FAQs: Trade Secrets
What are trade secrets?
A trade secret may consist of any formula, pattern, device, or compilation information which is used in one's business, and which gives one an opportunity to obtain an advantage over competitors who do not know it. It may be a chemical compound, a process of manufacturing, treating or preserving materials, a pattern for a machine or other device, or a list of customers. A famous trade secret is the formula for Coke.
Trade secrets must be "secret," but they can be divulged to a limited extent without destroying their status as trade secrets. Owners of trade secrets must take reasonable steps to ensure that the secrets are kept secret. Contexts in which trade secrets are sometimes disclosed include where an unsolicited idea is disclosed, an employee competes with the former employer, information is disclosed during negotiation for the sale of a business, or persons without any relationship to or contact with the owner of the trade secret take the secret.
How are trade secrets protected?
Trade secrets are generally protected by contract. Non-disclosure or non-compete agreements are the primary methods used to protect trade secrets. Non-disclosure agreements essentially require employees, contractors, or any other persons likely to come in contact with the trade secret to state that they will not disclose the secret. Non-compete agreements prevent former employees from competing with the former employer within a limited geographical area from the employer and for a certain time period after employment ends.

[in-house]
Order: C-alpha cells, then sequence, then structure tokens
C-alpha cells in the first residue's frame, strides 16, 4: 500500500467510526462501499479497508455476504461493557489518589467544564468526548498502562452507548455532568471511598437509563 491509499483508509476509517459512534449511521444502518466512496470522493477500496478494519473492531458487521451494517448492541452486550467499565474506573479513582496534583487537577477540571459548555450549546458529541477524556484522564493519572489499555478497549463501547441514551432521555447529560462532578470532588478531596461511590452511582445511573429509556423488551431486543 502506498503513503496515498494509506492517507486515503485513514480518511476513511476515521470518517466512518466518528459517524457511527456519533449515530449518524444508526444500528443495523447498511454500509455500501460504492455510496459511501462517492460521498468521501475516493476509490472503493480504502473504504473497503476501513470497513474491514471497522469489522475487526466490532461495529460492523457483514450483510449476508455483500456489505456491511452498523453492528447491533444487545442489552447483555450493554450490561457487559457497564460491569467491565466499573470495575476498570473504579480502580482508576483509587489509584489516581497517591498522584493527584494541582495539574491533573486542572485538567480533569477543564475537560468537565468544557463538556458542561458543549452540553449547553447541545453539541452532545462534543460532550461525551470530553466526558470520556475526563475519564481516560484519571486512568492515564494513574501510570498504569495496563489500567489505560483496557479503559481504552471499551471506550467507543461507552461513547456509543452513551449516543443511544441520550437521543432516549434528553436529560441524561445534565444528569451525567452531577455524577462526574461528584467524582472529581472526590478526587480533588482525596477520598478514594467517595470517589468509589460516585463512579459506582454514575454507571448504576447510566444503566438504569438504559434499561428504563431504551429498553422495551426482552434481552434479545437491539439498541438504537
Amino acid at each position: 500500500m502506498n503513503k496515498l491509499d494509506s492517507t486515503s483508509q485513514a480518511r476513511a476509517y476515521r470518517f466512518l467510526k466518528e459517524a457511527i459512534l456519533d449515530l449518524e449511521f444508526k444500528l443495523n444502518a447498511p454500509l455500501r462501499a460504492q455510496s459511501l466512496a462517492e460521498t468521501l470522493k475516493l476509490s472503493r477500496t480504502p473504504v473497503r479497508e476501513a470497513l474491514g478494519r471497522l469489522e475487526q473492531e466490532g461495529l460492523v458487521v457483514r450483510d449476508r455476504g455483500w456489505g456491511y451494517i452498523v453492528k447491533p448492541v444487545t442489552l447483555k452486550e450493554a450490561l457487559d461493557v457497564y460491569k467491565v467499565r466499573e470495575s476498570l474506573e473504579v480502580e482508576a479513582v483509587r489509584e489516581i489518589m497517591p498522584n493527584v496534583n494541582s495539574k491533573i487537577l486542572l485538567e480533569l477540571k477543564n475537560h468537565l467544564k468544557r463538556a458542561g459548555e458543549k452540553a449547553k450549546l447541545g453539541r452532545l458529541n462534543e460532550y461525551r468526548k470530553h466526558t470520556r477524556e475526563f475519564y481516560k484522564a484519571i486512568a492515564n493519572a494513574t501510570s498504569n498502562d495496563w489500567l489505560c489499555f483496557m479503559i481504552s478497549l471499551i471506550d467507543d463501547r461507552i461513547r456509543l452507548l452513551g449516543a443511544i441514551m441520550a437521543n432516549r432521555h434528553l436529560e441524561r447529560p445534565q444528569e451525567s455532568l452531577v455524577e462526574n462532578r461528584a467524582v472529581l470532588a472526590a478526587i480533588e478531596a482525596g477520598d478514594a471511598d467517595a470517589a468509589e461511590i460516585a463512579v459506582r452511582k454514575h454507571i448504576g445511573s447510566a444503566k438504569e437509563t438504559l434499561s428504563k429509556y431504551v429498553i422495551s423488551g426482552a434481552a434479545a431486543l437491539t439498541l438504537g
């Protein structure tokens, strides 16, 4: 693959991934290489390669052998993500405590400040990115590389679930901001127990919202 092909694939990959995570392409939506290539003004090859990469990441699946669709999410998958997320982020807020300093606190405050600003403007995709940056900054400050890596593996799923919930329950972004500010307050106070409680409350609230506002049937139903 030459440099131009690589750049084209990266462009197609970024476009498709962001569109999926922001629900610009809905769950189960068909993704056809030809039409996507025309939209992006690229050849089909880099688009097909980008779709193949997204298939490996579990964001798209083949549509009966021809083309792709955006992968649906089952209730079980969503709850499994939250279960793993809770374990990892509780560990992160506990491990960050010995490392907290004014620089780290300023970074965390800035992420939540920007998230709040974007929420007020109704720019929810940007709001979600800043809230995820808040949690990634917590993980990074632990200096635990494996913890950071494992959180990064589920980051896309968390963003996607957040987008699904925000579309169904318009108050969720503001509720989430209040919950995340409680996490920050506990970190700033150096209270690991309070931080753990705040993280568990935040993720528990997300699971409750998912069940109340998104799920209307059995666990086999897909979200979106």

Limitations to trade secret protection.
Trade secrets must be secret. Some information about the trade secret may be divulged, but the amount of divulged information must be very limited. If the owner of a trade secret does not take steps to keep the secret as a secret or the trade secret has become public knowledge, the trade secret is no longer protectable. A competitor may reverse engineer a finished product and find a trade secret in the process. A competitor may similarly develop the trade secret with its own volition and independent research. For instance, if Bob's Soda independently developed or reverse engineered the exact formula for Coke, there has not been a trade secret violation. If, however, Bob's Soda pays an employee of Coke to steal the secret formula, there has been a trade secret violation.
There are practical limits to trade secret protection as well. If a retributive employee tells a trade secret to competitors who have no knowledge that the information is a trade secret, the employee will be liable for a trade secret violation. The competitors, however, will not be liable. The information will be disclosed with little recourse for the employer.